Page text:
The Burning Giraffe: Sexualized Objects and the Death of Patriarchy old texts

Widely considered to be one of the greatest artists of the twenty-first century, and certainly one of its more salient cultural figures, the iconic Salvador Dali has left an indelible mark on the public conscious. Emblematic of the Surrealist movement, Dali brought to the masses a heightened awareness of the unconscious landscape of the human experience. He was certainly a controversial figure, often made the subject of immense public scrutiny, with critics focusing more on his eccentric mannerisms and unique dress than his complex and symbolic cannon. However, despite all of this, he mastered the Surrealist genre, a style strongly linked to the humanity that his detractors sought to deprive him of. Heavily influenced by Freudian theory, Dali exposes the nuances and the intricacy of the psyche through his artwork. Utilizing certain symbols and precise, artistic techniques, Dali discovered his unique style—the world of the unconscious recalled in dreamlike states—propelling him to worldwide fame. And yet no less immune to the criticism and the fascination of the public eye was the founder of Psychoanalysis, whose ideas are in the backdrop of almost every Dali work. Providing context, Sigmund Freud delved into the unconscious and brought to light the various drives, motivations, and desires that humanity often represses. Focusing specifically on The Burning Giraffe (1937), I intend to analyze the artist’s work relative to his theoretical inspiration. Existing in a tapestry of symbols, we see union of theory and expression manifesting in a reflection of Dali’s own unconscious. Moreover, we see the intricate interplay of repressed female sexuality, male authority, and societal prescriptions in the painting. Soon after its production, the image of the burning giraffe and several others would become a reoccurring theme throughout Dali’s art, representing the Freudian concept of the death of a father and the rise of a new social tradition bound by restrictions. Although there are many points of comparison, I will focus primarily on the Freudian themes regarding women’s sexuality, fetishism, and the death of the father, and in addition, the symbols of drawers, crutches, and the burning giraffe.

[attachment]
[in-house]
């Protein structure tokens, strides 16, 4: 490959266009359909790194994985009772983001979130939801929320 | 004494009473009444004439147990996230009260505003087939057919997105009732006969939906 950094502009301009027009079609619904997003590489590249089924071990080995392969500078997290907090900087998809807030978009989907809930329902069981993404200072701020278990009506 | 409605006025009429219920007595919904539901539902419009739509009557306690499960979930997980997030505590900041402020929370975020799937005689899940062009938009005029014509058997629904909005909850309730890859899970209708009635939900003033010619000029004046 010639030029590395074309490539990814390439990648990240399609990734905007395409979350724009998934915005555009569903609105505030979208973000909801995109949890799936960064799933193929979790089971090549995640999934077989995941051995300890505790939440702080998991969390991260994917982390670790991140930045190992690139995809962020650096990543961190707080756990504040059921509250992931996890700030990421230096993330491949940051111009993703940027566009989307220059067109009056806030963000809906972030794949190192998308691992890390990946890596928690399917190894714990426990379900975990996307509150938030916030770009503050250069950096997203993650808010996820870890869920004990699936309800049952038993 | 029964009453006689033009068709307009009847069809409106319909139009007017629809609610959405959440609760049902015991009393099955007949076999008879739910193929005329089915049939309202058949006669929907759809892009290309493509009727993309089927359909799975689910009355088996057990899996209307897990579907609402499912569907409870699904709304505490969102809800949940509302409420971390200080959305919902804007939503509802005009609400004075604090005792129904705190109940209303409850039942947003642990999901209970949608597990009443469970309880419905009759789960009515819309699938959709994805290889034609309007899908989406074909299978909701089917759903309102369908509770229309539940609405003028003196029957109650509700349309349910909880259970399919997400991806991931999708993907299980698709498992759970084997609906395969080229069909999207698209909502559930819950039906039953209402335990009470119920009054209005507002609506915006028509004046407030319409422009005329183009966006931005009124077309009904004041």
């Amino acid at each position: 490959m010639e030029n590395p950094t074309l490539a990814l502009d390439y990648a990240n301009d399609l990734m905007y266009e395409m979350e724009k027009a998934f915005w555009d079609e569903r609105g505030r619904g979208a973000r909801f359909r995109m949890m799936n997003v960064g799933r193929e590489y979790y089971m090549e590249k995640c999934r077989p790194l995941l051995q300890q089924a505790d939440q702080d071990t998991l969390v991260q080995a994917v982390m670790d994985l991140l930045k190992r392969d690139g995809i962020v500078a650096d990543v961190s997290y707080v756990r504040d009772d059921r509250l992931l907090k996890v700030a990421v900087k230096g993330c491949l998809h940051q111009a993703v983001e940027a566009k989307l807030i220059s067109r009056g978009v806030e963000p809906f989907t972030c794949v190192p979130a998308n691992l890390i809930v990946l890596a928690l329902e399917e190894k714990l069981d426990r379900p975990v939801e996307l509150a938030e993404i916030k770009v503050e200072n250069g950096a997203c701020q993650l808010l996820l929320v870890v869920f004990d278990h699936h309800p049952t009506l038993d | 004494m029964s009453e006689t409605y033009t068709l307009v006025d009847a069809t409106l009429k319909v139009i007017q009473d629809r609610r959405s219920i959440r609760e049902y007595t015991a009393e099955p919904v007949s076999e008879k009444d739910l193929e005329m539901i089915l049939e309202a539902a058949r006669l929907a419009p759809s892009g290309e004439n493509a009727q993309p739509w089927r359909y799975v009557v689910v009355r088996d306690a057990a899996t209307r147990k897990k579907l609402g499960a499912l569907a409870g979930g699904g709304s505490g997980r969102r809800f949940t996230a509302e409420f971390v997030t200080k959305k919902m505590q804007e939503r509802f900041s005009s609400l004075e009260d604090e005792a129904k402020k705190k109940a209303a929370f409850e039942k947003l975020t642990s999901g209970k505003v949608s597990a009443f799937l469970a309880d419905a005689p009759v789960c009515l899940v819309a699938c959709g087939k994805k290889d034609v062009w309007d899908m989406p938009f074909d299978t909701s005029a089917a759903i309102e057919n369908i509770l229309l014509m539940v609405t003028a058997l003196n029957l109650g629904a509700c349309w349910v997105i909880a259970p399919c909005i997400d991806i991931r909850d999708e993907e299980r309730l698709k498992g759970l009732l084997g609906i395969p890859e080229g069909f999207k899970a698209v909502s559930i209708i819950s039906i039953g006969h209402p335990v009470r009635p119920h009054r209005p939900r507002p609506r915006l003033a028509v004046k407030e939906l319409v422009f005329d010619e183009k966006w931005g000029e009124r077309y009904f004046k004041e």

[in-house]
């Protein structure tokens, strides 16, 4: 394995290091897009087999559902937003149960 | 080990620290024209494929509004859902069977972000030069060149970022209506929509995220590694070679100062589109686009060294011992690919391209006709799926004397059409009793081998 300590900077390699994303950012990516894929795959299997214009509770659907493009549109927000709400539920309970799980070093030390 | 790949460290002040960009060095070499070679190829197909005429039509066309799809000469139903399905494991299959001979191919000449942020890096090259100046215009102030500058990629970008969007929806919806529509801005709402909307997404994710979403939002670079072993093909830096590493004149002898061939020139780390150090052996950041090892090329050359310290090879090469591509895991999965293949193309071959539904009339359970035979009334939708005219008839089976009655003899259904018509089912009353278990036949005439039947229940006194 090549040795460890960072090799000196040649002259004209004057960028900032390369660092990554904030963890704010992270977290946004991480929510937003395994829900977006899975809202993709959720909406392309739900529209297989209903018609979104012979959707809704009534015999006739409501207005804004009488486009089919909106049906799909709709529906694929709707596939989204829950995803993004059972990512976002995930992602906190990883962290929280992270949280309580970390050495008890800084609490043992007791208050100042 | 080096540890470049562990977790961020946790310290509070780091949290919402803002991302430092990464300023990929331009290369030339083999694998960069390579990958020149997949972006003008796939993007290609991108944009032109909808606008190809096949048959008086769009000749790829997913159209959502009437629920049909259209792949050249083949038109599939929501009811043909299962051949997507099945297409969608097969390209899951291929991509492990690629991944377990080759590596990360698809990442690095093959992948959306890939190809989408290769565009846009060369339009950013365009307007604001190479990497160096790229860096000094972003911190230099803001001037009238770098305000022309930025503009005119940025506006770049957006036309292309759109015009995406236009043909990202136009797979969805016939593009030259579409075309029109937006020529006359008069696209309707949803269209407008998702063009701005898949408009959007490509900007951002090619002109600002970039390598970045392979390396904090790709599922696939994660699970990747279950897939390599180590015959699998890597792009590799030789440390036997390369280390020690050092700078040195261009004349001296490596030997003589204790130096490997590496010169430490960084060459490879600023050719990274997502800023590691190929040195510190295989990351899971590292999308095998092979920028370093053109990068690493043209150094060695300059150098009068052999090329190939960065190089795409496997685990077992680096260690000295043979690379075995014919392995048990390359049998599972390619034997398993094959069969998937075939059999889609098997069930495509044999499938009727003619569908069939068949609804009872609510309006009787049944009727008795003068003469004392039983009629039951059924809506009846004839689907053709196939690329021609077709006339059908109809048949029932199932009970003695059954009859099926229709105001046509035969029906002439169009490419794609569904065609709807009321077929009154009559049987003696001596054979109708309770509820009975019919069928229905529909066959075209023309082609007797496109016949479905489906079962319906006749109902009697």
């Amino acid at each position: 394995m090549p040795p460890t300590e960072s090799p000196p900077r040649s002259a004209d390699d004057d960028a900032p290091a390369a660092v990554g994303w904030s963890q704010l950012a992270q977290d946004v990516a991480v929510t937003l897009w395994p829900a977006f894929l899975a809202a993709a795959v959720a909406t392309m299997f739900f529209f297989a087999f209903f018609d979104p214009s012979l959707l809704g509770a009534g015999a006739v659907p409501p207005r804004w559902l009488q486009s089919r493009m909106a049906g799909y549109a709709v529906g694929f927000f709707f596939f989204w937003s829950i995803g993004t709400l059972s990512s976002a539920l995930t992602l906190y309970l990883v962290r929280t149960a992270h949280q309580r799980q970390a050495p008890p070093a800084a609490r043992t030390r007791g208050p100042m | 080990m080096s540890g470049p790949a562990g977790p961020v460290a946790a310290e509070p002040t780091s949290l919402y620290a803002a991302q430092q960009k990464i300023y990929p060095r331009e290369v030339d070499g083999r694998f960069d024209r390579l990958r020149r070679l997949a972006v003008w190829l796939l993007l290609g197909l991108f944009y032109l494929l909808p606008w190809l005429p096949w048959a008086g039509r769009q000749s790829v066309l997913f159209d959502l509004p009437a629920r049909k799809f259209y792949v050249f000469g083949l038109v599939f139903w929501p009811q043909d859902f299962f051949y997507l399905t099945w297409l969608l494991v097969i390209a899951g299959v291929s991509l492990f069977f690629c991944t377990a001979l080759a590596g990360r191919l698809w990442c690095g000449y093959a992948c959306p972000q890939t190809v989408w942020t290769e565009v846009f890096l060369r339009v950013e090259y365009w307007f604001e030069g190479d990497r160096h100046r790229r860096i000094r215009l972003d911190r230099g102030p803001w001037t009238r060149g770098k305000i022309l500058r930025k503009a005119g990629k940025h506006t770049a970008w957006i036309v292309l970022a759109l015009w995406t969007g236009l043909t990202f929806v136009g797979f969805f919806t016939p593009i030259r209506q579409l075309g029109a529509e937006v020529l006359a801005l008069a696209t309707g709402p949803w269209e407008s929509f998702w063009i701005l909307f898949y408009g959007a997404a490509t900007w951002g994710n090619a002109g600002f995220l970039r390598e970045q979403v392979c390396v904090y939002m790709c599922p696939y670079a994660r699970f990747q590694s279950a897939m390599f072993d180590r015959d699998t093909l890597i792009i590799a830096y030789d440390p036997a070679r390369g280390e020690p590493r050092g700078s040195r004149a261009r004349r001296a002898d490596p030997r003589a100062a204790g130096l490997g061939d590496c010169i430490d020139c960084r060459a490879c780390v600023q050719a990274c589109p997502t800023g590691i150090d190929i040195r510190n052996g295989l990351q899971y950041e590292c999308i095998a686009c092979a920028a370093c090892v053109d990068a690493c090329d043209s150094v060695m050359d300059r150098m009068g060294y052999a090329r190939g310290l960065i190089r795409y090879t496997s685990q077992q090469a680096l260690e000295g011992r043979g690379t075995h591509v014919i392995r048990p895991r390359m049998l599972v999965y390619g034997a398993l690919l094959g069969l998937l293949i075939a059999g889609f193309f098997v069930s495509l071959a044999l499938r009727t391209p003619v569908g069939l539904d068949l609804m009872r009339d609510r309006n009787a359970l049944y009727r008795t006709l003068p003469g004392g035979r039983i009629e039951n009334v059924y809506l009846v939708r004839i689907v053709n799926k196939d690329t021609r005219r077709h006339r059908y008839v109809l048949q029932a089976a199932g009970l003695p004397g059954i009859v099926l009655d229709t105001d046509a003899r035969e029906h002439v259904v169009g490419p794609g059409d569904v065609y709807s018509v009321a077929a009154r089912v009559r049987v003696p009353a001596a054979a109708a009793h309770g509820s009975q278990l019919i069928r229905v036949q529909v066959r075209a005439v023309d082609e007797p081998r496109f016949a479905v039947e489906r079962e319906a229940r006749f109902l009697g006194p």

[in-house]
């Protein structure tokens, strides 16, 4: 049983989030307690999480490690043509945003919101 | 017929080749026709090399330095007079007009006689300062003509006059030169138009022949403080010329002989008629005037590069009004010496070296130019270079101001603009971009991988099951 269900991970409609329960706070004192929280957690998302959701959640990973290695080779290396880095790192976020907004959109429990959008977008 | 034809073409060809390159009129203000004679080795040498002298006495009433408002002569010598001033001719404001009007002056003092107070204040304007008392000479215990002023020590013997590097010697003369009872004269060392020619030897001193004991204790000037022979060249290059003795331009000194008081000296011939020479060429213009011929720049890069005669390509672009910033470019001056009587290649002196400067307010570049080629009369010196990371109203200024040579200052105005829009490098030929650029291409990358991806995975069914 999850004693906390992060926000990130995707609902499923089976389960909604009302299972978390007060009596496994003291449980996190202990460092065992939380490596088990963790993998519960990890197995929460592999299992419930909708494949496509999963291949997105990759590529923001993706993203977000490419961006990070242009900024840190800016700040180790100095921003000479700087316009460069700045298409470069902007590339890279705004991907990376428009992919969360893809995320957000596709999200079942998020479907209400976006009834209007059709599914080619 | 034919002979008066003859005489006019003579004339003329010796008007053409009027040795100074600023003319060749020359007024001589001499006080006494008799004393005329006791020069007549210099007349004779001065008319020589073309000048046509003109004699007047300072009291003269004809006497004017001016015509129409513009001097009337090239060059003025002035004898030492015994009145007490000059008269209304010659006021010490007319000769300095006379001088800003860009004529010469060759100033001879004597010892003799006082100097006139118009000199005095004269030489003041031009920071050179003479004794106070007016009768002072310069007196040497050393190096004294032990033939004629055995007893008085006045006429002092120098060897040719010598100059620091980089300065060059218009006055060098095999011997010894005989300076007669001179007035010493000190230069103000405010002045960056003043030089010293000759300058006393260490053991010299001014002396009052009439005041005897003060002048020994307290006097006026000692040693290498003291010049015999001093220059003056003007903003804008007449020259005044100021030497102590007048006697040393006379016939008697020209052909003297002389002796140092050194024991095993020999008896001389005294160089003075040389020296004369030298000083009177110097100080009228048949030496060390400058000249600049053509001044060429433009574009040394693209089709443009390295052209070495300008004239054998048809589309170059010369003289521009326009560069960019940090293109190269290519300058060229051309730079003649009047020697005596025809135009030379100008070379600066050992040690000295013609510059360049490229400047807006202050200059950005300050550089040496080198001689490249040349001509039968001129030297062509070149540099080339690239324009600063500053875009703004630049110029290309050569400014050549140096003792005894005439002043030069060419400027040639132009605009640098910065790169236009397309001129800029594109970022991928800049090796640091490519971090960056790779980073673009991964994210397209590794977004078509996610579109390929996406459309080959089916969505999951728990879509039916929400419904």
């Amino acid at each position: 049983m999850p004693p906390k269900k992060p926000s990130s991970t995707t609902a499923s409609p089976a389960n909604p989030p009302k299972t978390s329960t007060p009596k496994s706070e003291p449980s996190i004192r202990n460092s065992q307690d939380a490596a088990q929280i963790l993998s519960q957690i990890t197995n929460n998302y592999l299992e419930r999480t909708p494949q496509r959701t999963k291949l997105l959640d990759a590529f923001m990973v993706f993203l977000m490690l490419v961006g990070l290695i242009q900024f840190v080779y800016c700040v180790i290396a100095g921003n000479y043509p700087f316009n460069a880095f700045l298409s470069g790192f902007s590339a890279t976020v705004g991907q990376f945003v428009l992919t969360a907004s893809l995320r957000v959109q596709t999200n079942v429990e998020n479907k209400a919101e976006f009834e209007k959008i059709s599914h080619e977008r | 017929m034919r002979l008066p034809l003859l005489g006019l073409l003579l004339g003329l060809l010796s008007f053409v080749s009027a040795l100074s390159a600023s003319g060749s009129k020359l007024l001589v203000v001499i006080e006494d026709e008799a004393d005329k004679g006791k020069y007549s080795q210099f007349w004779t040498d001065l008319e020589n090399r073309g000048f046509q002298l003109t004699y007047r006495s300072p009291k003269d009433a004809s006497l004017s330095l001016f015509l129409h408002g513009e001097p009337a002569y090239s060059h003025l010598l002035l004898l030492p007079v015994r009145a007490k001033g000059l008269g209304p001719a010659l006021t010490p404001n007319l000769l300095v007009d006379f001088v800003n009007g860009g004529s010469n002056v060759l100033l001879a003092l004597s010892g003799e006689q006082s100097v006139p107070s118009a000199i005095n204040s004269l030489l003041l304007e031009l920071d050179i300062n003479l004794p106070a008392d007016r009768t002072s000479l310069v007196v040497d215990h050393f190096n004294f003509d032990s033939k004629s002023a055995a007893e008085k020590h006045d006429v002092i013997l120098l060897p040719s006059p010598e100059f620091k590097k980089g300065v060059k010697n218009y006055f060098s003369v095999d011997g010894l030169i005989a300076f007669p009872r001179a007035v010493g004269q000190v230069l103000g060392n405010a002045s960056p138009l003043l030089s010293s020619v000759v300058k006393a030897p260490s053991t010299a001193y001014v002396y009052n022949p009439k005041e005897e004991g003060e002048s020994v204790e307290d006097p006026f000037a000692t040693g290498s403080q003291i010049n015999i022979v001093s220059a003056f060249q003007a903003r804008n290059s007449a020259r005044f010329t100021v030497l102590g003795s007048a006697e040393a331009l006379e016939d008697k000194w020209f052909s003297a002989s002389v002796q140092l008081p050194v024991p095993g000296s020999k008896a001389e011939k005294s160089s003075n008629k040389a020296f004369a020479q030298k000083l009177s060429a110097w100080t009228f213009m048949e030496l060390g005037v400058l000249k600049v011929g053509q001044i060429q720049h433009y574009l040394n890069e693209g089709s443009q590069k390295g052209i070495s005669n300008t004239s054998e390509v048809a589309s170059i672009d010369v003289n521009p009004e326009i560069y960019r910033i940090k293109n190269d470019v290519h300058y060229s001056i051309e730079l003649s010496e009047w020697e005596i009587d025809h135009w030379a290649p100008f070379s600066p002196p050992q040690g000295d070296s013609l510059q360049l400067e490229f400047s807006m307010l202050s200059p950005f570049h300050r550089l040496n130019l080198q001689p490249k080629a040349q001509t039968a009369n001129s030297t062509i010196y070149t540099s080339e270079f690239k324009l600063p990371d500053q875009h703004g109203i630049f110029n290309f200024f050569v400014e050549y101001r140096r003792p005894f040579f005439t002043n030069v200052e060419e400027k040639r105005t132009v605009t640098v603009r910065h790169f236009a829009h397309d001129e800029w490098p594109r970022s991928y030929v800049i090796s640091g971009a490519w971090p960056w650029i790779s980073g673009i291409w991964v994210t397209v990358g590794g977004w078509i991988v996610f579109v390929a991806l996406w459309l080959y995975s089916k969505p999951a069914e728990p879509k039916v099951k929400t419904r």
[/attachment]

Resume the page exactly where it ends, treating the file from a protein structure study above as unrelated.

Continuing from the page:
The concept of Freud’s psychoanalysis, as part of his controversial yet influential Psychoanalytical Theory, is a type of narrative to recount one’s path of development as related to ones’ unconscious or inherent desires and impulses. However, while the majority of individuals across societies repress unconscious and “socially unacceptable” impulses, there remains a group who are unable to keep up with the societal demands. Freud terms these individuals as the “neurotics”, the “discontents” who remain fixated within the confinements of their primitive and infantile stages and seek alternative ways to satisfy their clandestine desires. Among Freud’s three types of “neurotics”, Dali most similarly resembles the “hysteric” whose symptoms manifest like artwork, serving a fundamental purpose in reproducing one’s own desires. Dali’s artwork certainly provides a window to his unconscious; his paintings are decorated with symbolic implication serving to report childhood memories, express veiled and delicate desires, and reveal unique perspectives on a reality that may very well not be real at all—all goals that psychoanalysis aims to serve. In this regard, one can make the case that Salvador Dali mirrors the “discontent”, the outsider stuck in a neurotic state of his own, overtaken by sexual fantasy, object fetishism, paranoia, and obsessive imagination.

Upon first impression, the viewer is impacted by the colors, the artistic technique, and the theatrical stance of the three isolated figures. Dali utilizes dramatic and vivid colors such as blue, black and red, and the desolate backdrop to construct a supernatural and dreamlike landscape.  Sigmund Freud’s Psychoanalytical theories and analysis of dreams are two themes palpably discernable in his paintings.  Dali certainly invokes a comparably mysterious feeling in The Burning Giraffe (1937), tying in the themes of surrealism and dreams with this uncomfortably morbid and seemingly apocalyptic scene.  According to Freud, psychoanalysis acts like lucid dreams, which provide a window to the unconscious and imply unfulfilled desires. To some extent, therefore, this painting’s mystical and dreamlike technique is a deliberate implication of Dali’s unconscious side, a bold aspect of his character that he is willing to expose to the public.